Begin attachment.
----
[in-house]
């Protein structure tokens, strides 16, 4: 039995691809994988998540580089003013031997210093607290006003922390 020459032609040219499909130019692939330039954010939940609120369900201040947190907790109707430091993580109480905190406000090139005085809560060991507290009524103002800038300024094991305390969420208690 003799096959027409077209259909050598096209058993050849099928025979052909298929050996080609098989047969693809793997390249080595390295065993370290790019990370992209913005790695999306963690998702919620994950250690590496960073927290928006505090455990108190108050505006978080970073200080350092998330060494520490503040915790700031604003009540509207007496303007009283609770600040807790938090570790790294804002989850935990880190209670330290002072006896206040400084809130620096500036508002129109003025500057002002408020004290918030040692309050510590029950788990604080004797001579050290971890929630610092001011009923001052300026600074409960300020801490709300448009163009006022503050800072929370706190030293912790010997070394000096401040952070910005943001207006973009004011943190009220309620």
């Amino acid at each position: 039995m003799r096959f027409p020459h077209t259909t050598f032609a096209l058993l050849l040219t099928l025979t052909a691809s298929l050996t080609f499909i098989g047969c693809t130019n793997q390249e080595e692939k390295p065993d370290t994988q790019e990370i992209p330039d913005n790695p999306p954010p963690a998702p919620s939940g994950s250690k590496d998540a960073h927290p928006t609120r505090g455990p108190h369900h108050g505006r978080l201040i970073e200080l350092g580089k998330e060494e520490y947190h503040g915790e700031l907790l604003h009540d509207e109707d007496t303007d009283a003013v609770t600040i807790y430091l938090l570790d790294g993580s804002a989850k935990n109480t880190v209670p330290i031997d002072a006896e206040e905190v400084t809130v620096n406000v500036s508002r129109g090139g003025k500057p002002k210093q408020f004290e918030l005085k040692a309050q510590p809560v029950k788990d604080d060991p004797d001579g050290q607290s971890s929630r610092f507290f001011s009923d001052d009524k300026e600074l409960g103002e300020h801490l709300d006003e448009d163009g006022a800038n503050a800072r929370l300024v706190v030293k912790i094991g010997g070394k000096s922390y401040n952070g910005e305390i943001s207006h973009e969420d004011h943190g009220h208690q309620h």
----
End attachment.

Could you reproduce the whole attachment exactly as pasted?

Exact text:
[in-house]
């Protein structure tokens, strides 16, 4: 039995691809994988998540580089003013031997210093607290006003922390 020459032609040219499909130019692939330039954010939940609120369900201040947190907790109707430091993580109480905190406000090139005085809560060991507290009524103002800038300024094991305390969420208690 003799096959027409077209259909050598096209058993050849099928025979052909298929050996080609098989047969693809793997390249080595390295065993370290790019990370992209913005790695999306963690998702919620994950250690590496960073927290928006505090455990108190108050505006978080970073200080350092998330060494520490503040915790700031604003009540509207007496303007009283609770600040807790938090570790790294804002989850935990880190209670330290002072006896206040400084809130620096500036508002129109003025500057002002408020004290918030040692309050510590029950788990604080004797001579050290971890929630610092001011009923001052300026600074409960300020801490709300448009163009006022503050800072929370706190030293912790010997070394000096401040952070910005943001207006973009004011943190009220309620």
């Amino acid at each position: 039995m003799r096959f027409p020459h077209t259909t050598f032609a096209l058993l050849l040219t099928l025979t052909a691809s298929l050996t080609f499909i098989g047969c693809t130019n793997q390249e080595e692939k390295p065993d370290t994988q790019e990370i992209p330039d913005n790695p999306p954010p963690a998702p919620s939940g994950s250690k590496d998540a960073h927290p928006t609120r505090g455990p108190h369900h108050g505006r978080l201040i970073e200080l350092g580089k998330e060494e520490y947190h503040g915790e700031l907790l604003h009540d509207e109707d007496t303007d009283a003013v609770t600040i807790y430091l938090l570790d790294g993580s804002a989850k935990n109480t880190v209670p330290i031997d002072a006896e206040e905190v400084t809130v620096n406000v500036s508002r129109g090139g003025k500057p002002k210093q408020f004290e918030l005085k040692a309050q510590p809560v029950k788990d604080d060991p004797d001579g050290q607290s971890s929630r610092f507290f001011s009923d001052d009524k300026e600074l409960g103002e300020h801490l709300d006003e448009d163009g006022a800038n503050a800072r929370l300024v706190v030293k912790i094991g010997g070394k000096s922390y401040n952070g910005e305390i943001s207006h973009e969420d004011h943190g009220h208690q309620h």